6- Is it ok to follow certain trends when you are designing a restaurant in NYC or any other metro area?

Trends are tricky, because they come and go.  Once they go, the restaurant is at risk of no longer being current, and can therefore have a short lifespan.  Every restaurant should be authentic; true to the cuisine and to the character of the owner/chef.  Being current and in touch with how the industry is evolving based on the needs and behavior of customers is more important than following trends.

7- How many square feet does the kitchen require?

Kitchens on average are 30% of the total space.

8- How big should a space be for a restaurant use?

A good healthy size for a restaurant where efficiency is maximized is 150-160 seats.  This would require a space of approximately 3,500 SF. 

9- Do you do residential design as well as restaurant design?

We have loved the residences we have designed.  We were lucky in that those projects came from restaurant clients of ours, who happened to like our style.  It’s important for us, when it comes to residential design, that the clients are in tune with our tendencies.  It makes for an enjoyable process, and usually results in pleasant surprises for our clients, and their friends. 

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Back to Barcelona

This Conde Nast article has me missing one of our favorite destinations, Barcelona.  While there in 2017, we walked our feet off in typical fashion, dipping in and out of countless shops and cafes, making new friends along the way.  The people were so warm and welcoming, and always interesting.  The ingenuity of the people through their design of the simplest of mechanisms, was omnipresent throughout the city.  Suddenly a gate hinge was something to marvel at and take a photo of.  We saw many modern interiors that held a distinctive character through the clever use of natural materials.  They have a great design sense, overall.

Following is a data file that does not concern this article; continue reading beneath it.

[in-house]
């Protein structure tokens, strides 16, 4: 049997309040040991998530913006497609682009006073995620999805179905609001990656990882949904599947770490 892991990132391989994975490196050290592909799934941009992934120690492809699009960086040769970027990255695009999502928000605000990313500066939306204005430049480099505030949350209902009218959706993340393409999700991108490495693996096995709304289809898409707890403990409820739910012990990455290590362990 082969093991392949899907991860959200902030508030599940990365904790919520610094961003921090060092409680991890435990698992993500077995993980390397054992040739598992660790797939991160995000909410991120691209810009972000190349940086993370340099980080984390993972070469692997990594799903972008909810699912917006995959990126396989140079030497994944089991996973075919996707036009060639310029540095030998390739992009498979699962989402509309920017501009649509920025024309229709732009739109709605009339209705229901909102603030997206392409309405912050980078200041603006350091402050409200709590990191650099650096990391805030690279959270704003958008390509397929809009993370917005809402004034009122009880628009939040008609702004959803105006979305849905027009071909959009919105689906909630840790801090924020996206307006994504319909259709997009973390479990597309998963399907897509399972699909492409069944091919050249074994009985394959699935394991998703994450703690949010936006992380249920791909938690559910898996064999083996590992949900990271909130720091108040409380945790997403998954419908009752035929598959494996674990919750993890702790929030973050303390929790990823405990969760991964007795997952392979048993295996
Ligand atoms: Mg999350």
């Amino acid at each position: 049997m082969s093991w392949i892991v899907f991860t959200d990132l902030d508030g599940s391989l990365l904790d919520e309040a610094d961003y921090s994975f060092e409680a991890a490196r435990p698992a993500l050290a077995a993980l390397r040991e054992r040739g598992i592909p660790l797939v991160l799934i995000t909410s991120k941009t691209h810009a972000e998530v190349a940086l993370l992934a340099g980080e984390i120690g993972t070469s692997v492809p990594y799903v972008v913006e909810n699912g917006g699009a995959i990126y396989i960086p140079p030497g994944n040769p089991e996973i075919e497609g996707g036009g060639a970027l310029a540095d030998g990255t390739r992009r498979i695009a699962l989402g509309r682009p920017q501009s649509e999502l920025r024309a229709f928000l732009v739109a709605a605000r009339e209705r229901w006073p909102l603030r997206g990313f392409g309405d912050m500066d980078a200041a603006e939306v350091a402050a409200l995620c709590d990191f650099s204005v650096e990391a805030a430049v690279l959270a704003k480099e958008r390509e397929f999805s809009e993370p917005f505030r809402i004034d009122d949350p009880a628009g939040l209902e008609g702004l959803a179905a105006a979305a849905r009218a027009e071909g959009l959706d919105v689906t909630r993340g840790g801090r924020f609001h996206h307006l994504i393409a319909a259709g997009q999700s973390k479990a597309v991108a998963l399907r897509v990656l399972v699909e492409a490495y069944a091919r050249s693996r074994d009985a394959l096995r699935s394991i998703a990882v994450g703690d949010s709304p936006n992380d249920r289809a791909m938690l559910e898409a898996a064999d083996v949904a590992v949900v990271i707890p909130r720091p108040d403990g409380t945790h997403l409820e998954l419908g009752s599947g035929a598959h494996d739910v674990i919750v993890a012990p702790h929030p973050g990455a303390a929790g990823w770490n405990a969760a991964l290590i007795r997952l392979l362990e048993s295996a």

Inigo Bujedo-Aguirre

Having failed miserably at enjoying the tapas scene, lucky for me, our hotel happened to be behind one of the best veg-centered restaurants we have ever experienced, anywhere.  Not included in the list below is Teresa Carles’s restaurants.  We spent each morning at her light and airy Flax and Kale, where the atmosphere was stimulating and the healthy food was undeniably delicious.  Her namesake, Teresa Carles, was equally as fantastic for dinner.  The vibe was right, the service was friendly and attentive, and the food makes me wish that I could be transported back.  Wherever I have traveled since, and even throughout NYC, I have not experienced anything close to what they delivered.

Hoping to revisit sometime soon, here are some other restaurants we’ll be sure to hit:

The 34 Best Restaurants in Barcelona: 

https://www.cntraveler.com/gallery/best-restaurants-in-barcelona

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The view in Miami